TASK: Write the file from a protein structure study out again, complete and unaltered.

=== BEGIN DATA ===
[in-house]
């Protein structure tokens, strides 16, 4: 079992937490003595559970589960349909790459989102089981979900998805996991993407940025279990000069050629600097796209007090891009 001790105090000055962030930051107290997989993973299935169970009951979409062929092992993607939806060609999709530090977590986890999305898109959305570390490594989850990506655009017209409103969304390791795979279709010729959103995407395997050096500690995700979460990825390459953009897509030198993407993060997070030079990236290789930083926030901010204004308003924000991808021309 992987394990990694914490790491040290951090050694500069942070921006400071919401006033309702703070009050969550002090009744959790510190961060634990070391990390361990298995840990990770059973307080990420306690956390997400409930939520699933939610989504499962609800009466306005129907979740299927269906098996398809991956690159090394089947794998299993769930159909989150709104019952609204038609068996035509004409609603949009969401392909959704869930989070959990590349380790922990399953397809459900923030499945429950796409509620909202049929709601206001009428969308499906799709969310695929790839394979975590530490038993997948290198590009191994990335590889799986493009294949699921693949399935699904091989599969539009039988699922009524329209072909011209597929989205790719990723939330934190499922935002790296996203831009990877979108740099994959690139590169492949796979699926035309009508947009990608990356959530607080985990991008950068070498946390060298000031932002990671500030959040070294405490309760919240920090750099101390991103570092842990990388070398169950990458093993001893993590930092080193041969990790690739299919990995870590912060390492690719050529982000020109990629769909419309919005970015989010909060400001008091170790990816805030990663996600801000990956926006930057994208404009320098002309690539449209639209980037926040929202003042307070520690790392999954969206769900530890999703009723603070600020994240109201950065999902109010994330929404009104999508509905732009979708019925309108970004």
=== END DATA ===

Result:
[in-house]
């Protein structure tokens, strides 16, 4: 079992937490003595559970589960349909790459989102089981979900998805996991993407940025279990000069050629600097796209007090891009 001790105090000055962030930051107290997989993973299935169970009951979409062929092992993607939806060609999709530090977590986890999305898109959305570390490594989850990506655009017209409103969304390791795979279709010729959103995407395997050096500690995700979460990825390459953009897509030198993407993060997070030079990236290789930083926030901010204004308003924000991808021309 992987394990990694914490790491040290951090050694500069942070921006400071919401006033309702703070009050969550002090009744959790510190961060634990070391990390361990298995840990990770059973307080990420306690956390997400409930939520699933939610989504499962609800009466306005129907979740299927269906098996398809991956690159090394089947794998299993769930159909989150709104019952609204038609068996035509004409609603949009969401392909959704869930989070959990590349380790922990399953397809459900923030499945429950796409509620909202049929709601206001009428969308499906799709969310695929790839394979975590530490038993997948290198590009191994990335590889799986493009294949699921693949399935699904091989599969539009039988699922009524329209072909011209597929989205790719990723939330934190499922935002790296996203831009990877979108740099994959690139590169492949796979699926035309009508947009990608990356959530607080985990991008950068070498946390060298000031932002990671500030959040070294405490309760919240920090750099101390991103570092842990990388070398169950990458093993001893993590930092080193041969990790690739299919990995870590912060390492690719050529982000020109990629769909419309919005970015989010909060400001008091170790990816805030990663996600801000990956926006930057994208404009320098002309690539449209639209980037926040929202003042307070520690790392999954969206769900530890999703009723603070600020994240109201950065999902109010994330929404009104999508509905732009979708019925309108970004």